One local group wants to change that with ‘tiny houses’
Translated by Thomas Ansell
The Friesch Dagblad spoke with Luko Reinders (23), and asked him where he would like to live after graduating from the University of Groningen. The answer came easily to him: Makkinga, where he was born and the village he has always felt at home in. “Student life in Groningen was awesome, but now I want something for myself”, he says.
Now that he’s graduating from his Civil Engineering degree, Reinders is living at his parents house. Finding his own place is turning out to be easier said than done; “in Makkinga there’s nothing to buy or rent as a starter. I can get a mortgage of 125,000 euros, but you won’t find anything in the village for that”, he says.
Reinders isn’t in the minority, either. In his friendship group there’s several more young people that would like to move into Makkinga or another village in the Ooststellingwerf municipality; but they’re all now either staying with their parents, or in their student houses. Makkinga is noted as a krimpdorp or ‘shortage village’, and the Dutch government has a legitimate fear that it will lie empty in a few generations.
Kees Gorter, chair of the Dorpsbelang Makkinga local community group, says that more importance needs to be placed on housebuilding in the area. “It’s attractive to live here, but there’s only properties for sale that suit the large wallet. Young people have no chance.”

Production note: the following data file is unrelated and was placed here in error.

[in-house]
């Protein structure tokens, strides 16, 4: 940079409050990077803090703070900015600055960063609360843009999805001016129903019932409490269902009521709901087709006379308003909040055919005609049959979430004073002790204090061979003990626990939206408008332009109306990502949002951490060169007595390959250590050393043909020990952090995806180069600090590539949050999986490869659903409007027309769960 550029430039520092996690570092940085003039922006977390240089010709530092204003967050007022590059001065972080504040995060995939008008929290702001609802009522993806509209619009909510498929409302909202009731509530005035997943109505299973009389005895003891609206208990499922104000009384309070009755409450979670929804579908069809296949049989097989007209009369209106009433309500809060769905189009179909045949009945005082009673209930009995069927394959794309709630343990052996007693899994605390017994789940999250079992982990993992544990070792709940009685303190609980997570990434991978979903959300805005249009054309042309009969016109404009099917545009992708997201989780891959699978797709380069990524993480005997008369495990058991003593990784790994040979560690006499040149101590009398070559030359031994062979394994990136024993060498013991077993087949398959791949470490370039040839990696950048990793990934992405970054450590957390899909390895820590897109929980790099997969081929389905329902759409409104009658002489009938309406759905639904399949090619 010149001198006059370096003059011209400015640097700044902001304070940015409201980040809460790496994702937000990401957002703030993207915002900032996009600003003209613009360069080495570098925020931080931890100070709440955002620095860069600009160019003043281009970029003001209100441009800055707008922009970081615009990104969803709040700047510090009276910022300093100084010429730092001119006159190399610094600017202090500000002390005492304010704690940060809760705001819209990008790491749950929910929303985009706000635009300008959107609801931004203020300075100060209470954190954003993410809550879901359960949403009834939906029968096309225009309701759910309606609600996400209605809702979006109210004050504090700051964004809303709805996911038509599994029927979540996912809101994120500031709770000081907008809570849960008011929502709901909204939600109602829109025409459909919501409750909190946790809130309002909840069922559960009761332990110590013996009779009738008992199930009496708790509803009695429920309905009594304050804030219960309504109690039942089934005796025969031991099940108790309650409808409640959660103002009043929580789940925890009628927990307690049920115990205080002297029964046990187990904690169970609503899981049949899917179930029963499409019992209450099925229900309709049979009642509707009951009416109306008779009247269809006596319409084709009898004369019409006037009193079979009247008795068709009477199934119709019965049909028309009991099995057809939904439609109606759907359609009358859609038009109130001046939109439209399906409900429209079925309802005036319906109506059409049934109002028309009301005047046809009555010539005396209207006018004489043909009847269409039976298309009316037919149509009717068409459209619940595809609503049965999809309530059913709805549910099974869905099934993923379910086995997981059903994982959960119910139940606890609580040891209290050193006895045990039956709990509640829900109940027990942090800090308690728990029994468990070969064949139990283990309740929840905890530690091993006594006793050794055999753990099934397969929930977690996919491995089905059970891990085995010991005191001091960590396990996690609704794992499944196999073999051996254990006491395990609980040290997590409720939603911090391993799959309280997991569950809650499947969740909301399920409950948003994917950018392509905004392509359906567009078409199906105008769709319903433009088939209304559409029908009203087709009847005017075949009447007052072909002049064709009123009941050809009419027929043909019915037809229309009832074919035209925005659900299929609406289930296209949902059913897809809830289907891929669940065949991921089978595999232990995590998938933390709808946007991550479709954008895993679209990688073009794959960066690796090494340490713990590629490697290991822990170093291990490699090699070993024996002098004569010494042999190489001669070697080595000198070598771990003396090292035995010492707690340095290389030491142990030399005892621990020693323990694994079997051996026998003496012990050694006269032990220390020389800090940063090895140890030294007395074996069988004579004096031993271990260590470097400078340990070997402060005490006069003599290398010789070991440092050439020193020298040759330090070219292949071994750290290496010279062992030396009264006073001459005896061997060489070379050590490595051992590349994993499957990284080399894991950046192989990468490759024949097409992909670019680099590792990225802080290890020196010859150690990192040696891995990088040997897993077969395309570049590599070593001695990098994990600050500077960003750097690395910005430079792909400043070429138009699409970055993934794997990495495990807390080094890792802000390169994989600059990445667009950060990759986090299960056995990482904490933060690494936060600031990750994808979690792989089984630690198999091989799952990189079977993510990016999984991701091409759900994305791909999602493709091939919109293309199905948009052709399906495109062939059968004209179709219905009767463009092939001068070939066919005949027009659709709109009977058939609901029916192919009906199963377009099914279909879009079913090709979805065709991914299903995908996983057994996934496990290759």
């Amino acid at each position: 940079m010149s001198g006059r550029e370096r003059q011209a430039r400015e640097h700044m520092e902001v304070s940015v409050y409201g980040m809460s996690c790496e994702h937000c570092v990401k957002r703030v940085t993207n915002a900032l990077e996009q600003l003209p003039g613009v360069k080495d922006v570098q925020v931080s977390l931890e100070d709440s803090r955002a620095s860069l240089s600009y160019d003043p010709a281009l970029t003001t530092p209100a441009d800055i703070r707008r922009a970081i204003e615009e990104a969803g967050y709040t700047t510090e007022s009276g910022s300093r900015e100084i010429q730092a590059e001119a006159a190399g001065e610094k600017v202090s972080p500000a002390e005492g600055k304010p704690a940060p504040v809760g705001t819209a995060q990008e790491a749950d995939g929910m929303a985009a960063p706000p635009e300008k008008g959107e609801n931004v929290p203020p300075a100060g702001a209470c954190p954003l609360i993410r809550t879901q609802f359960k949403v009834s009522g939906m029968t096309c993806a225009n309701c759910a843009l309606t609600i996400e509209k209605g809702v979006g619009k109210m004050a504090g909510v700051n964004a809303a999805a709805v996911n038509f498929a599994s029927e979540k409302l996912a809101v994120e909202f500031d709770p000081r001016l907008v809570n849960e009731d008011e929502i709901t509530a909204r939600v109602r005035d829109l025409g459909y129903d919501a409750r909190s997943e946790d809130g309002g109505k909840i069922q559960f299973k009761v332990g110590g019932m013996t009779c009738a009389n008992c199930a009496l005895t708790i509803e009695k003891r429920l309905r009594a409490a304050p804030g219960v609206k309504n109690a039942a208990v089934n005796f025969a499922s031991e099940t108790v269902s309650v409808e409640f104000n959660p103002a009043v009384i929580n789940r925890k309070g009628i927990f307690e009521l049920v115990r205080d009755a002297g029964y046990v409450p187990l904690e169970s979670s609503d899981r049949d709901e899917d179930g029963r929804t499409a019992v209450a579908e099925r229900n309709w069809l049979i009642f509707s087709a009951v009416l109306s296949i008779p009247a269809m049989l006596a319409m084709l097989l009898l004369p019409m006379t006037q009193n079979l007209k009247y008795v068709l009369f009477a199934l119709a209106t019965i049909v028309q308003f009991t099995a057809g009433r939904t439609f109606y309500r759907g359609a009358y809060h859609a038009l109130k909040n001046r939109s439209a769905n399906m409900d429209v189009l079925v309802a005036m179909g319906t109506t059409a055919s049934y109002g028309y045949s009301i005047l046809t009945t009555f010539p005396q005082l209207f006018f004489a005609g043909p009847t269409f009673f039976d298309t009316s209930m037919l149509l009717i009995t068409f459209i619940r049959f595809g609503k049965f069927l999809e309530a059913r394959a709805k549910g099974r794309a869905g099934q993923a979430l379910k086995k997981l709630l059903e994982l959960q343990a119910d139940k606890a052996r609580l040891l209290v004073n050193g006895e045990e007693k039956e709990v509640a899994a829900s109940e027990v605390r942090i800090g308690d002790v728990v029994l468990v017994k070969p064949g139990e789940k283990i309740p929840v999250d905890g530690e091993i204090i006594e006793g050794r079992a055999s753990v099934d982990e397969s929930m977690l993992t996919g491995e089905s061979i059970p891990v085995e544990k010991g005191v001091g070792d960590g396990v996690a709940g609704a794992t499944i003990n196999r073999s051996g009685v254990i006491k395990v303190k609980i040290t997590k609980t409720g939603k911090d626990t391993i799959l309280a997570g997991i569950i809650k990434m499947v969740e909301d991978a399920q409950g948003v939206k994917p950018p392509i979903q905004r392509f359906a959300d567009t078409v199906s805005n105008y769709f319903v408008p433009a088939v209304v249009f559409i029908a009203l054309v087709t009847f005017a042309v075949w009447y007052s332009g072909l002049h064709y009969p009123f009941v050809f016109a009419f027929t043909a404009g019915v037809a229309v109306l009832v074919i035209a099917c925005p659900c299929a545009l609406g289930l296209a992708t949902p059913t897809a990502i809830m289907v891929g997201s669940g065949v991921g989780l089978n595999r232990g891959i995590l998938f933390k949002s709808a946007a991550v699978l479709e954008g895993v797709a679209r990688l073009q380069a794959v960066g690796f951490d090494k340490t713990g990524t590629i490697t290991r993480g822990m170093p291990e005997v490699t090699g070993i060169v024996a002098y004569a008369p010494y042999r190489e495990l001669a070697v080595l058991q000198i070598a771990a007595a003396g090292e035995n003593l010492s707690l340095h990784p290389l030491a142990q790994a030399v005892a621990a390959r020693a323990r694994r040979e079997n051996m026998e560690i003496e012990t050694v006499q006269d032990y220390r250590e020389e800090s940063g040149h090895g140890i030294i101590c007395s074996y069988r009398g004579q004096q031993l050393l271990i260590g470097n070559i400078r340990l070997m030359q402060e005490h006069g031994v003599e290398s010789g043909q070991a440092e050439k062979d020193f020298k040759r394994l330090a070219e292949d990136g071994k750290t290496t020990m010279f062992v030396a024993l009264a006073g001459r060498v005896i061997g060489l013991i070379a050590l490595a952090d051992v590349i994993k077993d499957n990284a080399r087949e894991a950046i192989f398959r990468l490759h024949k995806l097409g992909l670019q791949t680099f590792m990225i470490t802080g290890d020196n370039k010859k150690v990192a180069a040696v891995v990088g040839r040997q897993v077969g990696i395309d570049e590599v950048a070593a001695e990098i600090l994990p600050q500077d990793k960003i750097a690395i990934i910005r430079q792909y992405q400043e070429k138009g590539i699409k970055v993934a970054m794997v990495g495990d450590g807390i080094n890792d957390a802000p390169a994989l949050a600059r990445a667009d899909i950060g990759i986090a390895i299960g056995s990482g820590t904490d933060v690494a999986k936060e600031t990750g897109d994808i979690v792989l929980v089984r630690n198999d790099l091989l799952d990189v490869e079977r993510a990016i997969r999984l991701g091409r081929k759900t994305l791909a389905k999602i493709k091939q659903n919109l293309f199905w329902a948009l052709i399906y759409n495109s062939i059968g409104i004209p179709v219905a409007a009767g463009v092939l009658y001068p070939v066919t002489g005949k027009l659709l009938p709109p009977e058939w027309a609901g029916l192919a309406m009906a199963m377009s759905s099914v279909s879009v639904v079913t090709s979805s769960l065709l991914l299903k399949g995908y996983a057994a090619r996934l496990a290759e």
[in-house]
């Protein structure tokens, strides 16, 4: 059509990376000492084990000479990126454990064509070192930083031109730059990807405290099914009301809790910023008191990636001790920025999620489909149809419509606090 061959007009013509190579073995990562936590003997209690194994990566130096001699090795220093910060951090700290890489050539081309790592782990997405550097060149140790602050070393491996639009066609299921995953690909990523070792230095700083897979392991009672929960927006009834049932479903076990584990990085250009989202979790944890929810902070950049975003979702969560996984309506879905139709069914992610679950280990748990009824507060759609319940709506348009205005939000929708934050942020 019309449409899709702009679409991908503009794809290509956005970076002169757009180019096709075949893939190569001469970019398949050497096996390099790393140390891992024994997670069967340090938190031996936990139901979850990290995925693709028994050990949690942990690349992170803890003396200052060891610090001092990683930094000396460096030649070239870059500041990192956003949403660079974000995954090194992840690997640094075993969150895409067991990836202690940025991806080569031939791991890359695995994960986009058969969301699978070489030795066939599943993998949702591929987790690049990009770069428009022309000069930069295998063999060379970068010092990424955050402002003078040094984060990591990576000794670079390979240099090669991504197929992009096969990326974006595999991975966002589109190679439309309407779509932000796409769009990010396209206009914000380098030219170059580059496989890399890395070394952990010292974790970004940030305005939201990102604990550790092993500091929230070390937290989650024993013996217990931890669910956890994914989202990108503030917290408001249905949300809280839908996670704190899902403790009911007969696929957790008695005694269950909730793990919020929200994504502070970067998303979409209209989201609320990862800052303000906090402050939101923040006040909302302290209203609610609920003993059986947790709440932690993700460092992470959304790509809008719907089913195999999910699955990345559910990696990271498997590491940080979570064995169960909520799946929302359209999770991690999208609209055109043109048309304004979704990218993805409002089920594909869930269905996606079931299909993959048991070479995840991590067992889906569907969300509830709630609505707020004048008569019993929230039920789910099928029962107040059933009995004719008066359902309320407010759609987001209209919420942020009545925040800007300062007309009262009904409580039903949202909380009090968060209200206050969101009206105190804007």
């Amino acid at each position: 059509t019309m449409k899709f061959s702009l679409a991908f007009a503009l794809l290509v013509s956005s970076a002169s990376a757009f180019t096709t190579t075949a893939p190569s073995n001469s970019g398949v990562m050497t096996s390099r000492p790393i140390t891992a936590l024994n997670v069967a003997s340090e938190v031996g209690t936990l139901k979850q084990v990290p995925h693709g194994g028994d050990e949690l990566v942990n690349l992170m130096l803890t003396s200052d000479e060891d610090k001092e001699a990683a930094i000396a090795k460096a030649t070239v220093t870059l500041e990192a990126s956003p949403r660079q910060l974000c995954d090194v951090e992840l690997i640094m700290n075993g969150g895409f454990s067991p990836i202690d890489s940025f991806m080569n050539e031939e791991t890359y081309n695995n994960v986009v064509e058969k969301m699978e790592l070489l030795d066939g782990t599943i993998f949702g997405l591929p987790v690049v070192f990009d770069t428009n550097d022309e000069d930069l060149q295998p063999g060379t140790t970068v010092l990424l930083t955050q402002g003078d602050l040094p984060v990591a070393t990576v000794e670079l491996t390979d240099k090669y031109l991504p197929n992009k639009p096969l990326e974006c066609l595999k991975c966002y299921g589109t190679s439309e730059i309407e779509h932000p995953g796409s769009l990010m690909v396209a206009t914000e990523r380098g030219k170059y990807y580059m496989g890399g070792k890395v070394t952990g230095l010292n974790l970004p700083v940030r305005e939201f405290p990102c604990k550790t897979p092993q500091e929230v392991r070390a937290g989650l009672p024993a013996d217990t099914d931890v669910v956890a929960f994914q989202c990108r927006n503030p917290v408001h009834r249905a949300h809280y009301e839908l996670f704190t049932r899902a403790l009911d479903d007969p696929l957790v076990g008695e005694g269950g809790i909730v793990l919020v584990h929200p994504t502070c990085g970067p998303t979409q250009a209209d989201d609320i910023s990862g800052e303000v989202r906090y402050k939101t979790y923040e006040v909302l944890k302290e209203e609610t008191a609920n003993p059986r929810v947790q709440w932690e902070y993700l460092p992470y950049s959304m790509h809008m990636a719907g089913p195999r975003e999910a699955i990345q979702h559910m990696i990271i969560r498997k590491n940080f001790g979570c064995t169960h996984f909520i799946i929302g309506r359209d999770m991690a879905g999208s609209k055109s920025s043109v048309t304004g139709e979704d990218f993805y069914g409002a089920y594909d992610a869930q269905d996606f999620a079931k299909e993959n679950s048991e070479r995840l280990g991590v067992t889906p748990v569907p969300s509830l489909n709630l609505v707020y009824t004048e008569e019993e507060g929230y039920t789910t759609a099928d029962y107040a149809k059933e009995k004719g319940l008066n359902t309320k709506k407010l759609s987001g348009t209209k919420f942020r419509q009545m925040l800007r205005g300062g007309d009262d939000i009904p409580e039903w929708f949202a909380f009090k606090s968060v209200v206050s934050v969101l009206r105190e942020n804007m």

Gorter is also aware of the ‘greying’ of the village: “shops that we had for ages are no longer able to operate, but we still have a doctors surgery and a school. We need more young people anyway, in order to maintain our services”, he says. Along with two other businesspeople, Gorter has begun the Blijf Hier Wonen campaign to try and get more eco-friendly and affordable housing built.
The idea is to build ‘tiny houses’: “in the near future we’ll have 10 new tiny houses, that will be hired out and sold through a ‘savings mortgage’ system. Residents will be able to buy their properties after ten years from a residents association. In the middle of the houses there will be a communal services house, with washing machines, and charging points for e-bikes and electric cars.”
The groups first talks with both the local gemeente and the Province of Friesland led to enthusiastic reactions: “but first we want to create a detailed plan of what we’ll offer”, say Luko Reinders, who is also part of Blijf Hier Wonen.
More information can be found on the campaign’s website.